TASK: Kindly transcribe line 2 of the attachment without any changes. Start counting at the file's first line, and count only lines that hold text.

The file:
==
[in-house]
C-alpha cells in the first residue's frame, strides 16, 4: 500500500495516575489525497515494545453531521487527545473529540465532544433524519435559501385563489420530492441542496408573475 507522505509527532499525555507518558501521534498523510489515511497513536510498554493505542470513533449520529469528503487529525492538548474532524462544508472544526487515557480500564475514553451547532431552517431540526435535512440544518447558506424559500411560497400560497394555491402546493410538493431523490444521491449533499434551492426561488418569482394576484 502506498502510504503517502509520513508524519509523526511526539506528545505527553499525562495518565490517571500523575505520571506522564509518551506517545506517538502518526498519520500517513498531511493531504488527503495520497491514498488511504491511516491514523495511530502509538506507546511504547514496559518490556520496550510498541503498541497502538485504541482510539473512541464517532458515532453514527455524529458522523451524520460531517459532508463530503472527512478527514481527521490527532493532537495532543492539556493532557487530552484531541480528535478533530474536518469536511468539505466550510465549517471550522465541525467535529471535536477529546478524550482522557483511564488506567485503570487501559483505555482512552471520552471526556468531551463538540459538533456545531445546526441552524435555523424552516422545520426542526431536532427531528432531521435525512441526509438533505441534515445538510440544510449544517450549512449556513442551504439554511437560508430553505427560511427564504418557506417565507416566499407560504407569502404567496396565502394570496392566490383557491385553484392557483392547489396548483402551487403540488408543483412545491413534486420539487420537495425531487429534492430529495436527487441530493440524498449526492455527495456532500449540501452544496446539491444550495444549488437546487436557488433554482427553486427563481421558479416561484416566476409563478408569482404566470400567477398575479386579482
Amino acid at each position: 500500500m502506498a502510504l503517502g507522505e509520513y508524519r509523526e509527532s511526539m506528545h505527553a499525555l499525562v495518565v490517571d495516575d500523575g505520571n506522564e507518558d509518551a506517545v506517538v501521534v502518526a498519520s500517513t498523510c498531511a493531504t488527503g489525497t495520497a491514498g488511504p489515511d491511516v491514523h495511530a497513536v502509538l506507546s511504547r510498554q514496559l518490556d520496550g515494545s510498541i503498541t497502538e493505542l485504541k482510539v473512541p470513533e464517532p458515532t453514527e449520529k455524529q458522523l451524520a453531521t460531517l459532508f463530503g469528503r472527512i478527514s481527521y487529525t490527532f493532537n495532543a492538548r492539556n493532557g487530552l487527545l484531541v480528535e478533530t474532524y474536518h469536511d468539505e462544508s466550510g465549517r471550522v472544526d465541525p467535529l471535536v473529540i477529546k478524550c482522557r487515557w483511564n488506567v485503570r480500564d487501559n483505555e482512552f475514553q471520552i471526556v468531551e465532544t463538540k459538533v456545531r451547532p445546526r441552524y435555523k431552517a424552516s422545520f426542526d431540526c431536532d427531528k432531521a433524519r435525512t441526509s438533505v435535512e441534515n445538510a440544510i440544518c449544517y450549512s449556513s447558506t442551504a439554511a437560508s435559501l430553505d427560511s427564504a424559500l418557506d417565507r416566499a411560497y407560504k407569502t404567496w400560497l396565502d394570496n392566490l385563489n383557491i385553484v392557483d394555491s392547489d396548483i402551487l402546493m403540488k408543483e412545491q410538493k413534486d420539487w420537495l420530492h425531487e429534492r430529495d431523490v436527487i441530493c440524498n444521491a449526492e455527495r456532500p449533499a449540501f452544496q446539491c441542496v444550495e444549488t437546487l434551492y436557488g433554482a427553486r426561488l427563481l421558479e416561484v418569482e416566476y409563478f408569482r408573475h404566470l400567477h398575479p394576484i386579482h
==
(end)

C-alpha cells in the first residue's frame, strides 16, 4: 500500500495516575489525497515494545453531521487527545473529540465532544433524519435559501385563489420530492441542496408573475 507522505509527532499525555507518558501521534498523510489515511497513536510498554493505542470513533449520529469528503487529525492538548474532524462544508472544526487515557480500564475514553451547532431552517431540526435535512440544518447558506424559500411560497400560497394555491402546493410538493431523490444521491449533499434551492426561488418569482394576484 502506498502510504503517502509520513508524519509523526511526539506528545505527553499525562495518565490517571500523575505520571506522564509518551506517545506517538502518526498519520500517513498531511493531504488527503495520497491514498488511504491511516491514523495511530502509538506507546511504547514496559518490556520496550510498541503498541497502538485504541482510539473512541464517532458515532453514527455524529458522523451524520460531517459532508463530503472527512478527514481527521490527532493532537495532543492539556493532557487530552484531541480528535478533530474536518469536511468539505466550510465549517471550522465541525467535529471535536477529546478524550482522557483511564488506567485503570487501559483505555482512552471520552471526556468531551463538540459538533456545531445546526441552524435555523424552516422545520426542526431536532427531528432531521435525512441526509438533505441534515445538510440544510449544517450549512449556513442551504439554511437560508430553505427560511427564504418557506417565507416566499407560504407569502404567496396565502394570496392566490383557491385553484392557483392547489396548483402551487403540488408543483412545491413534486420539487420537495425531487429534492430529495436527487441530493440524498449526492455527495456532500449540501452544496446539491444550495444549488437546487436557488433554482427553486427563481421558479416561484416566476409563478408569482404566470400567477398575479386579482